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DNase-Mediated Single-Cycle Selection of Aptamers for Proteins Blotted on a Membrane

Liu, Yanming, Wang, Chuan, Li, Feng, Shen, Shengwen, Tyrrell, D. Lorne J., Le, X. Chris, Li, Xing-Fang
Analytical chemistry 2012 v.84 no.18 pp. 7603-7606
Hepatitis B virus, blood proteins, buffers, deoxyribonuclease I, hepatitis B antigens, humans, oligonucleotides, polyacrylamide gel electrophoresis, single-stranded DNA, thermoplastics, urea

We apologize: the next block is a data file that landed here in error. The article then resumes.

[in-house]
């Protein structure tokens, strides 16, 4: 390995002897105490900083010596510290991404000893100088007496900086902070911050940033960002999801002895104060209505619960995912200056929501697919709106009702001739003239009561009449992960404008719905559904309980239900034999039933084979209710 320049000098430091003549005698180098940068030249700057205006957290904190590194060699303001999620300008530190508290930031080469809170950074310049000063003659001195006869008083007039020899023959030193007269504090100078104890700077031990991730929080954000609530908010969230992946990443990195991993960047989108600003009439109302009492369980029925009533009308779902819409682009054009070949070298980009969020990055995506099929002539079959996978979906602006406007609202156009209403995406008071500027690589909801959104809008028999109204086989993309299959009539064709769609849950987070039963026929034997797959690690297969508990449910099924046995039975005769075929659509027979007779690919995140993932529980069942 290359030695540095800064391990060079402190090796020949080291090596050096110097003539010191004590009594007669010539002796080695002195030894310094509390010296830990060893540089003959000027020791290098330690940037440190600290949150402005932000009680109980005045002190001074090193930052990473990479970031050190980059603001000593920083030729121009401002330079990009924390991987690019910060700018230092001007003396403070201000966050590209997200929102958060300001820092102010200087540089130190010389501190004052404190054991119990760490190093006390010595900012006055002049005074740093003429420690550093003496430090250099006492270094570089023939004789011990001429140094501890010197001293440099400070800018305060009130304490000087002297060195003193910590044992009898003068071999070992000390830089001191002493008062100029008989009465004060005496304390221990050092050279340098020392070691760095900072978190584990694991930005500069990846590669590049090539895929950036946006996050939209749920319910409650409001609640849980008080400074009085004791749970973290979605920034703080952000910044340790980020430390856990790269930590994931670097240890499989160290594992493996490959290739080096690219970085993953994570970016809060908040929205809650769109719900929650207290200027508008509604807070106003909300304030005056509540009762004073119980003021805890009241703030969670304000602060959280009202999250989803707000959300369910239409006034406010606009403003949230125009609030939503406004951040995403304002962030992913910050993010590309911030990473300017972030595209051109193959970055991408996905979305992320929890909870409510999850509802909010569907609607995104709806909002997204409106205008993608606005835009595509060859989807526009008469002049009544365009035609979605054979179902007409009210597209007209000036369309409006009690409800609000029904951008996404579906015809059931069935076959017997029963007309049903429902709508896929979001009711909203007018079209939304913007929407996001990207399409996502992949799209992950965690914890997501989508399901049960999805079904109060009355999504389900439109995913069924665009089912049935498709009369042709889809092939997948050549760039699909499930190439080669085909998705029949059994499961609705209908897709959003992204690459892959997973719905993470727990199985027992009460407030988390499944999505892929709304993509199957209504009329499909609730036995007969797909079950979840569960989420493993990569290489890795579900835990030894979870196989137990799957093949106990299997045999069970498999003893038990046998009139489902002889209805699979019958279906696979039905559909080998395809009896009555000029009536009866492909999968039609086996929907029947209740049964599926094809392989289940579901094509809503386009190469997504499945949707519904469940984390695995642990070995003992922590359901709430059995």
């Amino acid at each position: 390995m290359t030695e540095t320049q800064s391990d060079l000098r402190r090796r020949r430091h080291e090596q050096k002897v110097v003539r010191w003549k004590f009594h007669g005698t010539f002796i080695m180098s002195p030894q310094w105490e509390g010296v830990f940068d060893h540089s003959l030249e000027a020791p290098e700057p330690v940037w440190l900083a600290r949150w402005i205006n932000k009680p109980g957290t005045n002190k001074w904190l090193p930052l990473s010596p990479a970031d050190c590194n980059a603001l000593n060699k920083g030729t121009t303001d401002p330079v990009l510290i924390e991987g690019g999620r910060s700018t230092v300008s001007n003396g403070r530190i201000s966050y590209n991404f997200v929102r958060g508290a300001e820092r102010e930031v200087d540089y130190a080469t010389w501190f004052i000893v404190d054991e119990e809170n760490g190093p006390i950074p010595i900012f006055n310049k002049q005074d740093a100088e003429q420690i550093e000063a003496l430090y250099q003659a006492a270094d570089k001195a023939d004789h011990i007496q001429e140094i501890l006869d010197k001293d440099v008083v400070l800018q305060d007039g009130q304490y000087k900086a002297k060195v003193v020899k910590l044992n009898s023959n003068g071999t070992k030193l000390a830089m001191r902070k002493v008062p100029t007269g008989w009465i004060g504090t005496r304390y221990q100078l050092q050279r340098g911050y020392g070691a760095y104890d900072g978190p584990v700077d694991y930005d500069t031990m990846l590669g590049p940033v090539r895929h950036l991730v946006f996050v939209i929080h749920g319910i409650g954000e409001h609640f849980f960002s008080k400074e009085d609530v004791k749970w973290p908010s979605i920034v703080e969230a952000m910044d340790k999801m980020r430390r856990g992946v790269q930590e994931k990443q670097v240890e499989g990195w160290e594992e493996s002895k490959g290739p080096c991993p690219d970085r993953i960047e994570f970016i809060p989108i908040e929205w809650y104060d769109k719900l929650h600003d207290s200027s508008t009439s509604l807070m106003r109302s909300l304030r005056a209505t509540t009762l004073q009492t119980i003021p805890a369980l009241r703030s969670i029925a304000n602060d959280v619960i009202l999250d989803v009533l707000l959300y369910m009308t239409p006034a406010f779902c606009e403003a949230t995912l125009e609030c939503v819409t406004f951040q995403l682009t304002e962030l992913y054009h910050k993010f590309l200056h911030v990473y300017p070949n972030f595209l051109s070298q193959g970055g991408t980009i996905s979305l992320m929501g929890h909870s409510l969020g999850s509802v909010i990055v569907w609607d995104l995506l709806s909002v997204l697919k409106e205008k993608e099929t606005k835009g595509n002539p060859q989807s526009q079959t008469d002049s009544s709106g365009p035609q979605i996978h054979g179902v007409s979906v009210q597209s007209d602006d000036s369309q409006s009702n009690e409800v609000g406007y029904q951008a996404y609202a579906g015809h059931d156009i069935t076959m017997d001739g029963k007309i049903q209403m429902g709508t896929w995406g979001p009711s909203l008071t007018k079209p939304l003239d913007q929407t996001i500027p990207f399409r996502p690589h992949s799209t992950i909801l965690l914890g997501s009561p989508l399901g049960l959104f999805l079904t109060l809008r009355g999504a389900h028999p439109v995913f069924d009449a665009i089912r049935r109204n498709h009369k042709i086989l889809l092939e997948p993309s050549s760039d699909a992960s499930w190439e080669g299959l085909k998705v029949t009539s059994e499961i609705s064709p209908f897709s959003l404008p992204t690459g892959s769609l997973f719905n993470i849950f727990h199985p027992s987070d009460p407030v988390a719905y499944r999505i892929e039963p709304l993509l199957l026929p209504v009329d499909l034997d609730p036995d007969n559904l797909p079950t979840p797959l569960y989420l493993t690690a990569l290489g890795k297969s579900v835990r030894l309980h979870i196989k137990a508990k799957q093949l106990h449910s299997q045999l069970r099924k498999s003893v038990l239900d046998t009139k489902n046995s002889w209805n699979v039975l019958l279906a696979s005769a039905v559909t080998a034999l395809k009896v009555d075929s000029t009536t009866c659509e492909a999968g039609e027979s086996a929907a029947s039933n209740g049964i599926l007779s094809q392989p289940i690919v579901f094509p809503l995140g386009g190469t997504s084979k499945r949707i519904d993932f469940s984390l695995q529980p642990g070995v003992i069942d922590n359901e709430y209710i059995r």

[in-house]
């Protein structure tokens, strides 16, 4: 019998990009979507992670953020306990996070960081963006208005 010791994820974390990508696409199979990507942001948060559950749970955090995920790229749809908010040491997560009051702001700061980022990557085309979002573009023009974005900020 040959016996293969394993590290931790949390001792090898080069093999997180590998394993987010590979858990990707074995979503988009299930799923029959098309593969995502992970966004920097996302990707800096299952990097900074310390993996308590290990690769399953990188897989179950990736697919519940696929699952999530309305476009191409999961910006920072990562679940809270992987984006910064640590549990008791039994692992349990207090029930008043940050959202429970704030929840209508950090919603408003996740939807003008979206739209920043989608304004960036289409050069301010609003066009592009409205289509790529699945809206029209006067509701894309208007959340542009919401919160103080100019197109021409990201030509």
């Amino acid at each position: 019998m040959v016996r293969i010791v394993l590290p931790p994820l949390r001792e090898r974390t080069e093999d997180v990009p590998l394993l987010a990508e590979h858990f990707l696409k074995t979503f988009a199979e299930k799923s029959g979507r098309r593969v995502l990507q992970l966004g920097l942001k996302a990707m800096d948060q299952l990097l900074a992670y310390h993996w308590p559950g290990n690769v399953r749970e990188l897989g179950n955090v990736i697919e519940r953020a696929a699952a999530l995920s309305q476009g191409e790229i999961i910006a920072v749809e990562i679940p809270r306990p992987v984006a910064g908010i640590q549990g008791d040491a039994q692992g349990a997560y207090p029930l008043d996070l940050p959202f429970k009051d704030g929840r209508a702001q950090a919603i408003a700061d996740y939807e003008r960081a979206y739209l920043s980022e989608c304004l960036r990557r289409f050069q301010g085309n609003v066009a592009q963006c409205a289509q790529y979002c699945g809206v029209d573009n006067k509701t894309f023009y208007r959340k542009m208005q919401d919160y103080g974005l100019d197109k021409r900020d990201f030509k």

We describe a single-cycle DNA aptamer selection strategy that is able to obtain high affinity aptamers (Kd of sub-nM) directly from a protein blotted on membrane. The key to the success of this strategy is the unique use of DNase I digestion to remove unwanted ssDNA from the membrane, leaving only the strongest bound aptamers. A crude Hepatitis B virus core protein (HBcAg) was separated using polyacrylamide gel electrophoresis (PAGE) and electro-blotted onto a polyvinylidene fluoride (PVDF) membrane. The membrane strip containing HBcAg and a second membrane strip containing human serum proteins were coincubated with a ssDNA library consisting of ∼10 copies each of 10¹⁵ random sequences. Unbound and weakly bound sequences were efficiently removed from the membrane containing HBcAg using DNase I digestion and gradient wash with urea buffers. The remaining ssDNA bound to the target consisted of approximately 500 molecules, from which two aptamers with high affinity (Kd ∼100 and 200 pM) were identified. This technique can be potentially used for selection of aptamers directly from multiple proteins that are separated by gel electrophoresis from a biological mixture.